Support independent, student-run journalism.

Your support helps give staff members from all backgrounds the opportunity to conduct meaningful reporting on important issues at Stanford. All contributions are tax-deductible.

Football roundtable: Can the Cardinal overcome the Fighting Irish?

Stanford Daily writers Bobby Pragada, Gregory Block, and King Jemison discuss the upcoming matchup in South Bend

By , , and

Stanford football is currently ranked seventh in the country coming off of an unbelievable comeback victory in Eugene, Oregon. The Cardinal now face the tall task of heading to South Bend, Indiana to face off against the undefeated, eighth-ranked Notre Dame in what could be the team’s most important game in the last decade. The Daily’s Bobby Pragada, King Jemison and Gregory Block discuss dealing with the Fighting Irish’s new quarterback, the future direction of the Stanford offense and the sleeper student to break out in this game.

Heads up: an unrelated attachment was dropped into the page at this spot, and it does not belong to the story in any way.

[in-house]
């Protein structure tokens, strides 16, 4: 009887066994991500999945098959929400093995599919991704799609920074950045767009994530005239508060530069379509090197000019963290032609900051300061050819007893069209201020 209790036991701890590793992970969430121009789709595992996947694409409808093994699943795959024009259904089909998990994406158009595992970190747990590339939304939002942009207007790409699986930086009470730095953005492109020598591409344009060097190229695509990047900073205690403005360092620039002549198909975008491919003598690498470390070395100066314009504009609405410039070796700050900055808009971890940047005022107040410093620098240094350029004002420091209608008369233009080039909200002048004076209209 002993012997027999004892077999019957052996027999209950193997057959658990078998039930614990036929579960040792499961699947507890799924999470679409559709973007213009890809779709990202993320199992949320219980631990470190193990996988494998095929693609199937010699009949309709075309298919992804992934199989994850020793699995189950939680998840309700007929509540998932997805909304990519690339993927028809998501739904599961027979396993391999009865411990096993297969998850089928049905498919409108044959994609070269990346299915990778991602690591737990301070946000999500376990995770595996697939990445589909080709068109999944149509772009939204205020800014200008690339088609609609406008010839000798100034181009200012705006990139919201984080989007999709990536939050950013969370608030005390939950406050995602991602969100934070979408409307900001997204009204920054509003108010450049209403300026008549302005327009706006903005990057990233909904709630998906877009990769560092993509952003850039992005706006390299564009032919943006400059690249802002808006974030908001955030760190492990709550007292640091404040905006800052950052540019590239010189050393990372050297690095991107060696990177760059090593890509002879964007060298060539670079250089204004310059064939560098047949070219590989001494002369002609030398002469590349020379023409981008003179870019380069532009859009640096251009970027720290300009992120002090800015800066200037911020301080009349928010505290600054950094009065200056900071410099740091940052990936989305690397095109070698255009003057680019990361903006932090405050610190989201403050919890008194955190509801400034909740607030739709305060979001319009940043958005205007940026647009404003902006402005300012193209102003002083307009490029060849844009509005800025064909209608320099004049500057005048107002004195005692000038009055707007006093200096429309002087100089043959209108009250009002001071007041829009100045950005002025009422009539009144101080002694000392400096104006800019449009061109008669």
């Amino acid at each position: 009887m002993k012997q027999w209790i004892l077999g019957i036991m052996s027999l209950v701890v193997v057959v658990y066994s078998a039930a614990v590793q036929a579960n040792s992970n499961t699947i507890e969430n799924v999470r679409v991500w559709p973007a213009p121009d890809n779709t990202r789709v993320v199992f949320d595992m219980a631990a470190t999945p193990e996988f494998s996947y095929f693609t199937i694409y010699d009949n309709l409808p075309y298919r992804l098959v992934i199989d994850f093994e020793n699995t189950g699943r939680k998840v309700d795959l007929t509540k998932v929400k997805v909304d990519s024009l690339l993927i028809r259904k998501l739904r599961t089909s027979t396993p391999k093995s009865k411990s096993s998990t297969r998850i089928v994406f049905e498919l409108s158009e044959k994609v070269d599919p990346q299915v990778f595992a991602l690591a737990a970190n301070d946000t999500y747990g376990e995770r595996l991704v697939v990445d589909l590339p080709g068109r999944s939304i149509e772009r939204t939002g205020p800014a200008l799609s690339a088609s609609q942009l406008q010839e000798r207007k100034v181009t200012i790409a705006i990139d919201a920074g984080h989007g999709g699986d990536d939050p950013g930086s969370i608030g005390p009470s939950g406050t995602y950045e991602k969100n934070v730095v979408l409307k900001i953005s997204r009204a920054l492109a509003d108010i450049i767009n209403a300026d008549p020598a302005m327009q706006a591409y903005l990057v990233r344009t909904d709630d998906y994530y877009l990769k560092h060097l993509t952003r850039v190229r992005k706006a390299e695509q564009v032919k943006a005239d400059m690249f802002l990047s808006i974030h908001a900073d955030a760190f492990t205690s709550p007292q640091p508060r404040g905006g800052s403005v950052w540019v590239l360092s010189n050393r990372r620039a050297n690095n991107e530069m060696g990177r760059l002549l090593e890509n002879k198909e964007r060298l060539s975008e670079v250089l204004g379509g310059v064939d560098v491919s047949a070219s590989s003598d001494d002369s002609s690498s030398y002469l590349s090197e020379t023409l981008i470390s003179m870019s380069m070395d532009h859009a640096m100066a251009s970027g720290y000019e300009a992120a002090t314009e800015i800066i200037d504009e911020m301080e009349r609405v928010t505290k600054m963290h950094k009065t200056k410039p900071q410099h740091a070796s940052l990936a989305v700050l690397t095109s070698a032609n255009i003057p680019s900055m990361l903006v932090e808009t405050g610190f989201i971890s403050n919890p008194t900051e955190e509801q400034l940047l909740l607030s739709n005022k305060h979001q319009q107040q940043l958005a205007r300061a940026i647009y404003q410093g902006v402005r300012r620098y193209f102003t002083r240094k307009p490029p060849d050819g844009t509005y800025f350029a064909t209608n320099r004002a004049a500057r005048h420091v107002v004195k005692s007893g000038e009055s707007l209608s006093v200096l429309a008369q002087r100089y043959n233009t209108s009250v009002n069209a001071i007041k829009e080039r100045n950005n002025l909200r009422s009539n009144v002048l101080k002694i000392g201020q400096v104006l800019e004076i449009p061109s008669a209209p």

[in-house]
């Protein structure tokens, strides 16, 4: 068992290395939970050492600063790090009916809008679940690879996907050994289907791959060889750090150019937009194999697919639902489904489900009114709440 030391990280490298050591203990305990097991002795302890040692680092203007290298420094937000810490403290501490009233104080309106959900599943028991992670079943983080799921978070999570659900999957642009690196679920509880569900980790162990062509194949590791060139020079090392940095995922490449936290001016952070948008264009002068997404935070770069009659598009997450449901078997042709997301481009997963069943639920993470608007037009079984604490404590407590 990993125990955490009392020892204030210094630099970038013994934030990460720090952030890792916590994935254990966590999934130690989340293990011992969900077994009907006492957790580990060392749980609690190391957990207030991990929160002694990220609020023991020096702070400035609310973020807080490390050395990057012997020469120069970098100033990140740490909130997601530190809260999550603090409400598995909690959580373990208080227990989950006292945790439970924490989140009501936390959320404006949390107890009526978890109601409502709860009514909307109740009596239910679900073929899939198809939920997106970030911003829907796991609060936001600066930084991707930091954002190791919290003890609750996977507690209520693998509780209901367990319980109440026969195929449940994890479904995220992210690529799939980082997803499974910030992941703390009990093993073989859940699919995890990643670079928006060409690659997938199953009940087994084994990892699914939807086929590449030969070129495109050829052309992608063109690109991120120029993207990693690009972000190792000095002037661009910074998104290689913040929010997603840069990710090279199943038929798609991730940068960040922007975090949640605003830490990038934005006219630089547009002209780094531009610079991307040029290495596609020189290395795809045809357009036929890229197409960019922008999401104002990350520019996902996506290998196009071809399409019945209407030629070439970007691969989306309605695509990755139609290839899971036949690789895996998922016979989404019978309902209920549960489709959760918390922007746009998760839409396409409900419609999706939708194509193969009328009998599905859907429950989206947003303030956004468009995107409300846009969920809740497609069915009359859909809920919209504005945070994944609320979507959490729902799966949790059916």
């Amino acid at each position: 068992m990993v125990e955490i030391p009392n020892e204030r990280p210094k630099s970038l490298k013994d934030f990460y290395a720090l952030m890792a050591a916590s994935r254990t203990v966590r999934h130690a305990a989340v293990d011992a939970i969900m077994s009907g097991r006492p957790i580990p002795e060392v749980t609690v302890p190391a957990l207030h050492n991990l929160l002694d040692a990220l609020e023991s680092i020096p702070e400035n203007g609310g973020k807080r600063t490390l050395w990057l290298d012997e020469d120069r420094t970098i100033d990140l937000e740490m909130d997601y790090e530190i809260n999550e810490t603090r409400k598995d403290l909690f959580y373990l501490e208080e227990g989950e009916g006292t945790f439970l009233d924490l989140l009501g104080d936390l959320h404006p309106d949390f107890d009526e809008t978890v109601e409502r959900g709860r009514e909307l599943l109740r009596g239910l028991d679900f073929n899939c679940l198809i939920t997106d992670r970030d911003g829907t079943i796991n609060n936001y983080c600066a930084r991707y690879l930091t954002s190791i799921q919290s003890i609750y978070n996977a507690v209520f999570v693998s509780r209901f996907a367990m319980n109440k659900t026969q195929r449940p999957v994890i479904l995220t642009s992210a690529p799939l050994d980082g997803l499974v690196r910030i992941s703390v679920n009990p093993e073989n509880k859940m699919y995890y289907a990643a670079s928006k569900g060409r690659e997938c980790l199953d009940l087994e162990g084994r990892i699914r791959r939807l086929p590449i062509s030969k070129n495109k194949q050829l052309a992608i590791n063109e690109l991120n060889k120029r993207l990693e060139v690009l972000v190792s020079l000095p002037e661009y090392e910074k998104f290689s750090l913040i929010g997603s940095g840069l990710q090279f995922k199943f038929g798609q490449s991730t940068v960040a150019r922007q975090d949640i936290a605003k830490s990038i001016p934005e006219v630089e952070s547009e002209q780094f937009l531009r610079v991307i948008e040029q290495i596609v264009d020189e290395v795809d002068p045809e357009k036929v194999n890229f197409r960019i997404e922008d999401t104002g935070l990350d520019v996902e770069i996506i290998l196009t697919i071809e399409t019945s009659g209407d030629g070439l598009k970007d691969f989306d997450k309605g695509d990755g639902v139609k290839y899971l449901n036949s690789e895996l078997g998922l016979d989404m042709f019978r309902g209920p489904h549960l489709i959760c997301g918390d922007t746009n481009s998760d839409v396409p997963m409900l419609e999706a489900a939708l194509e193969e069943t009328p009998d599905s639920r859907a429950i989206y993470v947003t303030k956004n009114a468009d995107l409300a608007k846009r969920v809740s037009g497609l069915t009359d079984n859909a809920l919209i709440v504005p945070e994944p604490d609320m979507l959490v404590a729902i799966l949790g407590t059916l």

Stanford allowed Oregon quarterback Justin Herbert to complete 25 out of 27 total passes during the regulation period of their game last Saturday. Ian Book, the new starting QB for the Irish, burst onto the scene last weekend as an explosive burst of energy for a struggling Notre Dame offense. He rushed for three touchdowns and threw for two, completing 25 of 34 passes. What will be the difference for the Cardinal defense in preventing a QB rampage this weekend?

 

Gregory Block (GB): While Herbert is a three-year starter for the Ducks and has plenty of big-game experience, Saturday’s primetime matchup will be Book’s first true test of this magnitude. His general lack of experience could be a difference-maker if the Cardinal secondary can force some key turnovers and start to make the young quarterback uncomfortable. Junior safety Malik Antoine might be the guy to rattle Book — he had a quiet game against the Ducks but is a ballhawk that plays deep in the Cardinal secondary.